Nigeria has low contraceptive prevalence rate of 15% and a high rate of unmet need for family planning in spite of the high fertility rate among women of reproductive age, and its high maternal and child mortality rate.
One of the main goals of the National Policy on Population for Sustainable Development (NPP), from January 2004 is to reduce the annual national population growth rate to 2% or lower, and to reduce the total fertility rate by at least 0.6 children every five years. Thirteen years after, this has not been achieved.
Nigeria's Population Profile this year is estimated to be 192 Million, it has an annual growth rate of 3.2%, and an average number of 5.4 children per woman.
"If the population continues to grow at 3.2%, the rate of the last census, it would double in just over 20 years and increase three-fold by 2050 to 543 million," says Country Director for Palladium's USAID-funded Health Policy Plus project, Onoriode Ezire, "At present, the contraceptive prevalence rate (CPR) is about 15.5%.The rapid population growth rate is primarily a result of high fertility occasioned by low use of contraceptives."
The health benefit of family planning and reduced population include reduced maternal mortality, fewer abortions, greater freedom for child spacing and also reduced pressure on schooling, health care sectors and on infrastructure for the government.
One key way to control the population is through family planning and there is need for government and all stakeholders to priotise family planning and factor it into all development plans. Family planning helps in addressing poverty and spurs national development.
It is also a critical requirement for achieving the Sustainable Development Goals (SDGs), experts say.
Ibrahim Tafawa Balewa, founder of a community development project , Earth Green concepts said family planning is an integral part of economic growth and development .
"Supporting, advocating, tracking and monitoring family planning has been an integral strategy of most nations that have evolved and developed. If you look at the Asian countries, Malaysia and Indonesia they actually focused heavily on family planning and that is why they are where they are today," he said.
Minister of Health, Professor Isaac Adewole said there was need to reduce Nigeria's total fertility rate which currently stands at 5.5% compared to that of Rwanda and Gabon which stands at 3.90% and 3.91% respectively.
Speaking during the National Summit tagged 'Investing in Youth to Reap Demographic Dividend in Nigeria', he said if Nigeria works hard at managing her population, the country could attain a gross domestic product GDP/capital ratio of $5800 in 2050.
If Nigeria does not work on its population growth, it could have a population size of 752 million people in 2100, Vice President and distinguished scholar, Population Council, New York, John Bongaarts said during the 10th anniversary celebration of Population Council Nigeria in Abuja. He said officials should recognize the multi-sectoral benefits of family planning and slower population growth, and make investments in family planning programmes a development priority supported by the government.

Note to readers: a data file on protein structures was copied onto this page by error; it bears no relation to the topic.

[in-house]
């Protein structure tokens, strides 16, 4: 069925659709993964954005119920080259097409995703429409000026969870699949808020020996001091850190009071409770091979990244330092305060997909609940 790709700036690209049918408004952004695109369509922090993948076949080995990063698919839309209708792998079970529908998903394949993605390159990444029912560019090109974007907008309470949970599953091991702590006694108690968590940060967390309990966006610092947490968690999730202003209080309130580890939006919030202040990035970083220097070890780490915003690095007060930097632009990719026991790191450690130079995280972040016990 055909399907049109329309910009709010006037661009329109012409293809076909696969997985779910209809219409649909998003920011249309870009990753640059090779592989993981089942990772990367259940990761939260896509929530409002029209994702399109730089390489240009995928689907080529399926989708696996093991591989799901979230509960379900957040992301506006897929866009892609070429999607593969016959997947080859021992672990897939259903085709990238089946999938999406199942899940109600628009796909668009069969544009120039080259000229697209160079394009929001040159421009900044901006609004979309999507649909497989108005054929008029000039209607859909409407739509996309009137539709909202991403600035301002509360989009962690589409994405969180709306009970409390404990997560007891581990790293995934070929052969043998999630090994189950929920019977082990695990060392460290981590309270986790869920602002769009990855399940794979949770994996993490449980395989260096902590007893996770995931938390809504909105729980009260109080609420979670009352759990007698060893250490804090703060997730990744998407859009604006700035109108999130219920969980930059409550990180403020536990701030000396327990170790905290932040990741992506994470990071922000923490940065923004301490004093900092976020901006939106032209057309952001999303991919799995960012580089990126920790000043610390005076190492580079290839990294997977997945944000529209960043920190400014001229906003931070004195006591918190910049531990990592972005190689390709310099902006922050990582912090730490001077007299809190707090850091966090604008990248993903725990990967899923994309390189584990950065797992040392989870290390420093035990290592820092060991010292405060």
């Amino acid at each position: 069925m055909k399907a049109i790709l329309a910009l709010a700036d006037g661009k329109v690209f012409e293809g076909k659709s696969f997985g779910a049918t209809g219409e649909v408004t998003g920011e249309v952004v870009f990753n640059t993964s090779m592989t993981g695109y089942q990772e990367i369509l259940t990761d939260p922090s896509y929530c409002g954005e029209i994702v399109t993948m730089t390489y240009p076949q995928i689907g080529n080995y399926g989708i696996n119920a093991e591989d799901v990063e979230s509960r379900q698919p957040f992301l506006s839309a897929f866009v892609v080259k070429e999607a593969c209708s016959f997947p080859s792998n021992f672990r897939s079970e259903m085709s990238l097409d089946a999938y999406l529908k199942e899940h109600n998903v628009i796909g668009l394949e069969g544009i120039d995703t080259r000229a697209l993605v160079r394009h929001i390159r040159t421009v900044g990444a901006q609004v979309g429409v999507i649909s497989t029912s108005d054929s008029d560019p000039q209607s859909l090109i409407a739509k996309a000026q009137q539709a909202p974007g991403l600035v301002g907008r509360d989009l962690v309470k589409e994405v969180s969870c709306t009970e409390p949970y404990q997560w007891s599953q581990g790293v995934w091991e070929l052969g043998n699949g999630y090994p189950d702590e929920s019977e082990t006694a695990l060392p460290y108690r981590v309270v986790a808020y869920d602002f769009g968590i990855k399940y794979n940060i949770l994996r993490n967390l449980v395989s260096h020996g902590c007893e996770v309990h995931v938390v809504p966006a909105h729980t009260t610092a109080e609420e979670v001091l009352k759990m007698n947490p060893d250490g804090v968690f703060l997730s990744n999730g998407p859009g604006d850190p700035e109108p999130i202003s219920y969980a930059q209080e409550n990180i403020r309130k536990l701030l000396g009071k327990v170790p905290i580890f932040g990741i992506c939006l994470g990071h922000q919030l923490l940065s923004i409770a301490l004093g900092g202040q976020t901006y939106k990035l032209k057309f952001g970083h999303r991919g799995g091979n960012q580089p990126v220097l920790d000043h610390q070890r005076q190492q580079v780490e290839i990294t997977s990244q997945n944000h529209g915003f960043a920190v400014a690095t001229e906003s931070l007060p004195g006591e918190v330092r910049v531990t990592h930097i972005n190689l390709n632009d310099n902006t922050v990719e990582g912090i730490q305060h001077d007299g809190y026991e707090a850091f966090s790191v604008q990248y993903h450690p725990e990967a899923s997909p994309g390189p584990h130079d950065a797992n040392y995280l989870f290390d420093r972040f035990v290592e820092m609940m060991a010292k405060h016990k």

On the way forward, the Country Director for Palladium's USAID-funded Health Policy Plus project, Onoriode Ezire said it was essential that Nigeria's family planning programme receive adequate political and financial support.
"This has not been the case in the past, especially from the government's budget. It is critical that all ministries consider population in key policy and planning decisions. Ministries should not merely account for population growth, but must also recognise that population growth is variable and can be influenced through their advocacy efforts. Governmental and non governmental organisations and affiliations including the private sector must be able to work together to bring about necessary actions," he said
The theme of this year's World Population Day is 'Family Planning: Empowering People, Developing Nations' the commemoration of the day also coincides with the Family Planning Summit which holds today in London. The FP2020 initiative aims to expand access to voluntary family planning to 120 million additional women by 2020.
Ahead of the London summit , a few days ago, about 55 Nigerian civil society organizations presented a letter to the Minister of Health Prof.Isaac Adewole urging him to support increased domestic spending for family planning.
The CSOs which comprise Community Health and Research Initiative (CHR), Ipas and Women Advocates for Vaccine Access (WAVA) said, "We humbly observe that between 2012 and 2016, the Nigerian government met just 11 % of its FP2020 pledge to provide US$3 million per year for the purchase of family planning commodities and an additional US$8.35 million for life-saving maternal, newborn, and child health commodities. This current expenditure is insufficient to support Nigeria's achievement of the National Family Planning (FP) mCPR goal of 36% by 2018."